A Tale Of Two Boobs: The Finale

So for those of you who missed the first few installments of “A Tale of Two Boobs”, this is a series of posts about my struggle with breastfeeding. I felt this primal urge to breastfeed my BG, and I put my body through hell to make it happen.

Well now, 2.5 years later, I have finally weaned BG.

I haven’t nursed her at all in 3 days. It was time–I had only been nursing on my “business boob” for months, as my “casual boob” was never a good producer anyways. And the milk in “business boob” had been reduced to a trickle within the last few weeks. I don’t know why exactly, maybe my hormones shifting as I’m weaning off the Prednisone. Maybe the Stelara. But both BG and I were ready and in a good place to stop, so it doesn’t really matter what the catalyst was.

As I lay here with cabbage leaves tucked into my tank top (a trick to help dry up your milk), I can reflect fondly on my breastfeeding relationship with BG, without any tears. I’m ok that we’re done breastfeeding. I feel like “my work here is done”. Often it’s emotional for moms to quit breastfeeding, and after how emotional I was and how desperately I wanted to do it, you’d think I’d be heartbroken. But I’m not.

I feel relieved that weaning happened organically, and did not end in dramatics (as you know I am prone to dramatics). I’m grateful that my chronic illness didn’t dictate my breastfeeding relationship with BG–I breastfed her through all the turmoil during the past 8+ months of my flare. It would have been traumatic if my milk had dried up while I was hospitalized. This flare shook up my relationship with BG, and breastfeeding was one thing that I was able to continue to do for her even when I was otherwise incapacitated. It was our foundation.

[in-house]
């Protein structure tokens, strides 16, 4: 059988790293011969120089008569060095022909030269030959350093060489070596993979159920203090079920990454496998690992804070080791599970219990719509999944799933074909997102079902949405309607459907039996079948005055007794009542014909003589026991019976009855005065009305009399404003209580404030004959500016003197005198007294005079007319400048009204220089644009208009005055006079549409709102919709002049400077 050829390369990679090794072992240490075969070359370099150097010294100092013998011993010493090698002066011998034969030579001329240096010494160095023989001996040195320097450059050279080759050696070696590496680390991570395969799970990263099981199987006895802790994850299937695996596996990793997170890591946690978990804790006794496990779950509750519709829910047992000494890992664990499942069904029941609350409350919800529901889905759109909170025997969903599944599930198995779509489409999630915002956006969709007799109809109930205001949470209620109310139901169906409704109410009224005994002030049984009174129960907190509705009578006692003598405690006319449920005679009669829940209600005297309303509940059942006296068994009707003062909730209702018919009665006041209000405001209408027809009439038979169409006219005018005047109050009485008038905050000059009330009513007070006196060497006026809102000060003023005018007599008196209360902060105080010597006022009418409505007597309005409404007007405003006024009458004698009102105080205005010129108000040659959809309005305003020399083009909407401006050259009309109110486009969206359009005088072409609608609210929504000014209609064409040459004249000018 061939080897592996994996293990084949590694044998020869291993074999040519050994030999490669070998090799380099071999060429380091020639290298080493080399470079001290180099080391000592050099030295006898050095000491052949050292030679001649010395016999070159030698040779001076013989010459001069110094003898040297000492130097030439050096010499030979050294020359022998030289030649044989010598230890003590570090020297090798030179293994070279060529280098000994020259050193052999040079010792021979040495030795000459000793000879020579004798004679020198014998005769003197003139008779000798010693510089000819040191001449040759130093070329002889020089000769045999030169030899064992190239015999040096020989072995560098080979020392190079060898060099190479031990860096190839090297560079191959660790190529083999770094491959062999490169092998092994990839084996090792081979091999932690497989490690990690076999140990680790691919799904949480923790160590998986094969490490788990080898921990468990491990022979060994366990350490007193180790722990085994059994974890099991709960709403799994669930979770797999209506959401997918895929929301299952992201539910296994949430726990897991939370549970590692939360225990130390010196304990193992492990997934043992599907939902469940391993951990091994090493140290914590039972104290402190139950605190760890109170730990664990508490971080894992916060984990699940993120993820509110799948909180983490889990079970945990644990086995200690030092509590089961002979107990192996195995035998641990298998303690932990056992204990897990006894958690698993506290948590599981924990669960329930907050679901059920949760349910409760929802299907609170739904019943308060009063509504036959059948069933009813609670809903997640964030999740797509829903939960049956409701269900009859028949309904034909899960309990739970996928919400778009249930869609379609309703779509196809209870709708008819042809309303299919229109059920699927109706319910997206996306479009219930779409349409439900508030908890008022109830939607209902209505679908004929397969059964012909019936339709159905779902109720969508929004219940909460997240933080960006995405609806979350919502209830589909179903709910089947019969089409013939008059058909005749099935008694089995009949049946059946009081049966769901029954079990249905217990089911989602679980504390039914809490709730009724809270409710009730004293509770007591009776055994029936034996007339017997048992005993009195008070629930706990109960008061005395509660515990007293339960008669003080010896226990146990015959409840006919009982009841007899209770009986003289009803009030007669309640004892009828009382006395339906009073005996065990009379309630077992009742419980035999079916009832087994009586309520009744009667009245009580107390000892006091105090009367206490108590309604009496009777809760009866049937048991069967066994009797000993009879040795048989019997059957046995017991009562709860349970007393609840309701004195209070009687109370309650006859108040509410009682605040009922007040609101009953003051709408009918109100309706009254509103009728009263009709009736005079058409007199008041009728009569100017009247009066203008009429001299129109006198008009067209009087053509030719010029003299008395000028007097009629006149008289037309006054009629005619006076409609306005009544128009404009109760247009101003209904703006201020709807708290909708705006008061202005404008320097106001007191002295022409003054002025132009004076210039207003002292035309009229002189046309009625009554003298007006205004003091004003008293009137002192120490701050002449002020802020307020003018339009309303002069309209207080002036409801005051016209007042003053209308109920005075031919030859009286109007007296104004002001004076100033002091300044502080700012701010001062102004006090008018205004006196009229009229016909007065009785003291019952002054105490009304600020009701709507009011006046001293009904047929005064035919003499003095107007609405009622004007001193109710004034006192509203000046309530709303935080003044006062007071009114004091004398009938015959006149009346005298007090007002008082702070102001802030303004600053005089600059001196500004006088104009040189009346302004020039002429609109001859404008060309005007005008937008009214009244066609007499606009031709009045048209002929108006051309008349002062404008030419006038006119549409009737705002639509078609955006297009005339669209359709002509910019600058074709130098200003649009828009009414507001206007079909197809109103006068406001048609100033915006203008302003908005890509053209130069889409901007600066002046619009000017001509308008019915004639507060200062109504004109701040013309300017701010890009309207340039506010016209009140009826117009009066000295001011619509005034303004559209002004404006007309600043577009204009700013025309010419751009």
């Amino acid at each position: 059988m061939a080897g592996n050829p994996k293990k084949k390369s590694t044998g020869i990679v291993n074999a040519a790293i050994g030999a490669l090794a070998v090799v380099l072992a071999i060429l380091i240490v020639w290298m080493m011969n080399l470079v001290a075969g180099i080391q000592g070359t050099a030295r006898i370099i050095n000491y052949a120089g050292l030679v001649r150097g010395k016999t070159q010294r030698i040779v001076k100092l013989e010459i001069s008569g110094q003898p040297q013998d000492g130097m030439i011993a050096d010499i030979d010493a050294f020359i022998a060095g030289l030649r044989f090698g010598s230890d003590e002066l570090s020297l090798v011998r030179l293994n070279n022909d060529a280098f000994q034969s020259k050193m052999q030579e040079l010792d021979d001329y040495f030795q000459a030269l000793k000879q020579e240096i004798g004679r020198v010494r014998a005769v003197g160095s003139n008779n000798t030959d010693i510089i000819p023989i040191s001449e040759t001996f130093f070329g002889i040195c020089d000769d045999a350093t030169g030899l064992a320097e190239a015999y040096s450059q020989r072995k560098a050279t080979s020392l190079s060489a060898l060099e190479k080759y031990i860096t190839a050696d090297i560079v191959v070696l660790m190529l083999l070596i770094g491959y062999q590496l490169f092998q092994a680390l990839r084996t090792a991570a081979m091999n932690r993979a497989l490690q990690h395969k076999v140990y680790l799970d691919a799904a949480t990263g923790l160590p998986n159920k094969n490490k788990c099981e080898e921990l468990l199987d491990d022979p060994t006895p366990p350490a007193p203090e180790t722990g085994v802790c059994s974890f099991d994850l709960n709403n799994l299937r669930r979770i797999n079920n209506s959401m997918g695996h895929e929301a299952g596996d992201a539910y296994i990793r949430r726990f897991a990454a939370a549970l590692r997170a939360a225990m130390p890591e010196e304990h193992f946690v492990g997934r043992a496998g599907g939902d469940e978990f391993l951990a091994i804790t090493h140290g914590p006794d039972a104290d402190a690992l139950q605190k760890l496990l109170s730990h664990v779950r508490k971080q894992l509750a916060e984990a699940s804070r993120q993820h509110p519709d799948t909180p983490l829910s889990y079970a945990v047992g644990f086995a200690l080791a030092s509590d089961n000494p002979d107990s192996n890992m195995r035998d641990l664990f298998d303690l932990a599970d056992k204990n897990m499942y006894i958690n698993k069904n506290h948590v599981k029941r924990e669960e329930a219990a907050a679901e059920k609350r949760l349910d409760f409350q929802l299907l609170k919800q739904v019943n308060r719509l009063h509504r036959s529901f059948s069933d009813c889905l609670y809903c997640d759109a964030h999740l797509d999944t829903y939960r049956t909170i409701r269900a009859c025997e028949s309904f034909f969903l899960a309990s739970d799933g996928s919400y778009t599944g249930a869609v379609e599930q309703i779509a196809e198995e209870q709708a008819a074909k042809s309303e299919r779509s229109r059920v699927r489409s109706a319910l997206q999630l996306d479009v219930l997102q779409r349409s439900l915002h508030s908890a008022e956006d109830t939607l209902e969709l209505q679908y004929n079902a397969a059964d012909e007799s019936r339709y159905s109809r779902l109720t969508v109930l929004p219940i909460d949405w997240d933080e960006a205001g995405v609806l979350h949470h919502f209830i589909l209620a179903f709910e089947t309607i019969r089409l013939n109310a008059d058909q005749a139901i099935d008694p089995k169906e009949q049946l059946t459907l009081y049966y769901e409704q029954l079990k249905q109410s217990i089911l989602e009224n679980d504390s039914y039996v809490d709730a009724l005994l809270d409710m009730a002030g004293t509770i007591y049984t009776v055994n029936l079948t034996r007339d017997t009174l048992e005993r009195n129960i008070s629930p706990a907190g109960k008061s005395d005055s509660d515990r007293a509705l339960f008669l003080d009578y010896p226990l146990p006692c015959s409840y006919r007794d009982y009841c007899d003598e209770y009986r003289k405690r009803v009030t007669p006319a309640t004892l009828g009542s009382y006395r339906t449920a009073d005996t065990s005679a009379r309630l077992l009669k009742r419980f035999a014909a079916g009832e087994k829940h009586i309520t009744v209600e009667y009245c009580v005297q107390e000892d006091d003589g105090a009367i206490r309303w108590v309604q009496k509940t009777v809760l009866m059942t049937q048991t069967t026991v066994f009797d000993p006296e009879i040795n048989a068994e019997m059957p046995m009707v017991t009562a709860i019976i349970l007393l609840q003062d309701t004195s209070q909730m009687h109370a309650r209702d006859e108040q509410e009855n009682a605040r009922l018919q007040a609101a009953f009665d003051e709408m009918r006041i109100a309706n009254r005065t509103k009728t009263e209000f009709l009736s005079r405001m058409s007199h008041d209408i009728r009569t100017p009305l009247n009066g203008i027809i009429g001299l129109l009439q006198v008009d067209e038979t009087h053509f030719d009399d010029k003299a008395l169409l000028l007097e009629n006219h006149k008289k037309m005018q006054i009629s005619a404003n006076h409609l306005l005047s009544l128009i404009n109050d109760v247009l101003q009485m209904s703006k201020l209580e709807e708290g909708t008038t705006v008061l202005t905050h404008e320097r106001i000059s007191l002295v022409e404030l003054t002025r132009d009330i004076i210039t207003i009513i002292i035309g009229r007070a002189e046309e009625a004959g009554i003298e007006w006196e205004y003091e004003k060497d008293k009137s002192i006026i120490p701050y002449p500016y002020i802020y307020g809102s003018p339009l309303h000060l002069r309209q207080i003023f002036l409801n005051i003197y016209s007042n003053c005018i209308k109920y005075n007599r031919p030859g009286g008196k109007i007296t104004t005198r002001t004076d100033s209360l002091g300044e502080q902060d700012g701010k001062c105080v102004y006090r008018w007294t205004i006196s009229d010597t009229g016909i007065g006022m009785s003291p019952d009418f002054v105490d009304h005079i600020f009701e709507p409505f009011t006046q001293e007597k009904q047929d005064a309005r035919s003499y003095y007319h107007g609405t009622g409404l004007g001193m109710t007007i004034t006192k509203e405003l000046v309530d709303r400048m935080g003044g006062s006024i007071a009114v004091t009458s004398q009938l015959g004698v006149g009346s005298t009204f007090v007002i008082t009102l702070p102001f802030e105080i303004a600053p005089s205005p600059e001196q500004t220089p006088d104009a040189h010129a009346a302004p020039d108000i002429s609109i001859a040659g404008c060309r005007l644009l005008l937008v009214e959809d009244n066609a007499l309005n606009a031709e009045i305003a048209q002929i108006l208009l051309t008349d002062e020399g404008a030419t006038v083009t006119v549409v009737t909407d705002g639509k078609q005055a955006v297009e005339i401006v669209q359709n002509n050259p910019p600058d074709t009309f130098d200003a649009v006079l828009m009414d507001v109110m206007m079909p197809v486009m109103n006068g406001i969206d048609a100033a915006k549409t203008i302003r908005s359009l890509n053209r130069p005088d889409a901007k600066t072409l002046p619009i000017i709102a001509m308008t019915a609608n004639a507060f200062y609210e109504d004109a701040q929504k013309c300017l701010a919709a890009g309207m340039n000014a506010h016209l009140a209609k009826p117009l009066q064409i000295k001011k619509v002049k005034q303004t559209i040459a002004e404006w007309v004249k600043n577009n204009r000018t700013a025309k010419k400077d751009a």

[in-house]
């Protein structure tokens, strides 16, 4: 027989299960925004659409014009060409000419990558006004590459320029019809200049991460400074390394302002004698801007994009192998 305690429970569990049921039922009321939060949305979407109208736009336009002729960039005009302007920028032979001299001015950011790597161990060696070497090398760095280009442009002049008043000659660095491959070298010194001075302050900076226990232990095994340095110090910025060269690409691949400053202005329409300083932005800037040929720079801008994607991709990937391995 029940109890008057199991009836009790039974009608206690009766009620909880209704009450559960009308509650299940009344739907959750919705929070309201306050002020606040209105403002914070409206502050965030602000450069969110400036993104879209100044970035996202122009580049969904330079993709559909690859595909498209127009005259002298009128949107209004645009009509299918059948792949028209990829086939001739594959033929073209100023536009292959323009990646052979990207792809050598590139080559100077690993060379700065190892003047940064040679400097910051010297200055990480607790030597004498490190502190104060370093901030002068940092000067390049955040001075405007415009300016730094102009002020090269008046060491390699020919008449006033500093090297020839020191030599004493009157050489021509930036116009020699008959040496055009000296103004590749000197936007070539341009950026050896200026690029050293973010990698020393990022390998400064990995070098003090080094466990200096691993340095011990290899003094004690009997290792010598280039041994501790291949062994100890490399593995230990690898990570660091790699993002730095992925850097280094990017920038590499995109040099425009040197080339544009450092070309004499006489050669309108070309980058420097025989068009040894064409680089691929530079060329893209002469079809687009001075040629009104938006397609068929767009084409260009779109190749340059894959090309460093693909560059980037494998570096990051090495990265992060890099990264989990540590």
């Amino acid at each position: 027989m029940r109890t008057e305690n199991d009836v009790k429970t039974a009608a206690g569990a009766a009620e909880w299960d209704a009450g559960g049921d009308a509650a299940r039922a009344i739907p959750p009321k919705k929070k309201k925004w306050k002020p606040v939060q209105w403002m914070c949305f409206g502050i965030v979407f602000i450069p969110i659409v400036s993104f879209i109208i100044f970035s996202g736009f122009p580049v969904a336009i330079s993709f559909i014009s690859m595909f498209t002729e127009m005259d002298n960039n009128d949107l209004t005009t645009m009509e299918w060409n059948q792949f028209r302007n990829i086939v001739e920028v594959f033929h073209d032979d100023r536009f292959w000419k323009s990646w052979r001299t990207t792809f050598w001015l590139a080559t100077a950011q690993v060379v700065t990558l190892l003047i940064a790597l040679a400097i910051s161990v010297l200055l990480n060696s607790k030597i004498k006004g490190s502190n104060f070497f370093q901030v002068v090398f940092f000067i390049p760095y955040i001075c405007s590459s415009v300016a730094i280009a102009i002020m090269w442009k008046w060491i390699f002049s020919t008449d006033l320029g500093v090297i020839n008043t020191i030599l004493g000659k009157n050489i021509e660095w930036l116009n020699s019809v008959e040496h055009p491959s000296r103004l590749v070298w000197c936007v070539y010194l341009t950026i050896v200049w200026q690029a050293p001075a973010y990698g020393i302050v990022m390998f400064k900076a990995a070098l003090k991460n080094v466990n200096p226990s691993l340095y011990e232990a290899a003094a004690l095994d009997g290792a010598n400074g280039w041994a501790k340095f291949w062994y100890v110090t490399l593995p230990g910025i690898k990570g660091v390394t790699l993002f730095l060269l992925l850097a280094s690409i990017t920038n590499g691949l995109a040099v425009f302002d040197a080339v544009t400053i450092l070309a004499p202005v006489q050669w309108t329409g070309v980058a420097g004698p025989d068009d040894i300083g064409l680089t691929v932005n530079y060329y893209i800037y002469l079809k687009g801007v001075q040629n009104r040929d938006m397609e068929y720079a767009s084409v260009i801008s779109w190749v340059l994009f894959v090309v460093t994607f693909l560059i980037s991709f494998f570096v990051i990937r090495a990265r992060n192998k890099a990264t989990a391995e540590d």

I shared countless tender moments with BG while breastfeeding. I will always treaaure the memories… sitting in the rocking chair in her nursery, light streaming in, rocking for hours and just staring at her in my arms (propped up on the boppy pillow–we got more than our moneys worth outta that thing). I remember breastfeeding her under the trees on the beach in Costa Rica, while a mommy monkey and baby monkey played right above us, and the sound of the ocean lulled us to sleep. There were also lots of backseat breastfeeding sessions in the car–sitting in the target parking lot. And all the times BG needed comfort–when she was scared of a thunderstorm or in pain because she was teething–that I was able to comfort her by breastfeeding her. It was such a relief to me to be able to pop a boob in her mouth and instantly make her feel better.

It’s been such a journey. I didn’t really even want to breastfeed before BG was born–it just seemed so foreign to me. But from the moment they placed her on my chest it’s all I wanted to do, as a way to love and protect and provide for her.

Through excruciating nipple injuries and mastitis. Through a struggle with low supply and taking ALL the herbs and finally, Domeperidone. I have no doubt that all the antibiotics I took and the Domperidone contributed to my current flare. But I don’t regret any of it.

My BG is healthy as can be–only had a handful of colds and I nursed her through those. I know that my milk helped to build and support her immune system. I believe that she will be spared the autoimmune issues that I am plagued with. That’s priceless to me.

I really don’t think that everyone should struggle to breastfeed the way I did. Obviously, there are plenty of healthy, happy kids out there that were given formula. We as mothers have to follow our own paths and no two will be exactly alike. I never, ever want to make another mother feel bad for how she feeds her baby!

But for me, I am so grateful that I was able to breastfeed BG. I never imagined how difficult it would be–the amount of tears that I would shed as I struggled through pain, frustration, guilt and worry. I couldn’t fathom the amount of joy I would feel as I cradled her in my arms and breastfed her for countless hours…I wouldn’t trade a single second of it.

But it’s ok that we’re done. I still cradle her, carry her, hold her and rock her. She still falls asleep nestled in the crook of my arm with her head on my chest. We say “I love you” to each other 1,000x per day and we smother each other in hugs and kisses. We have evolved, but no love is lost.

XOXO,
MLACS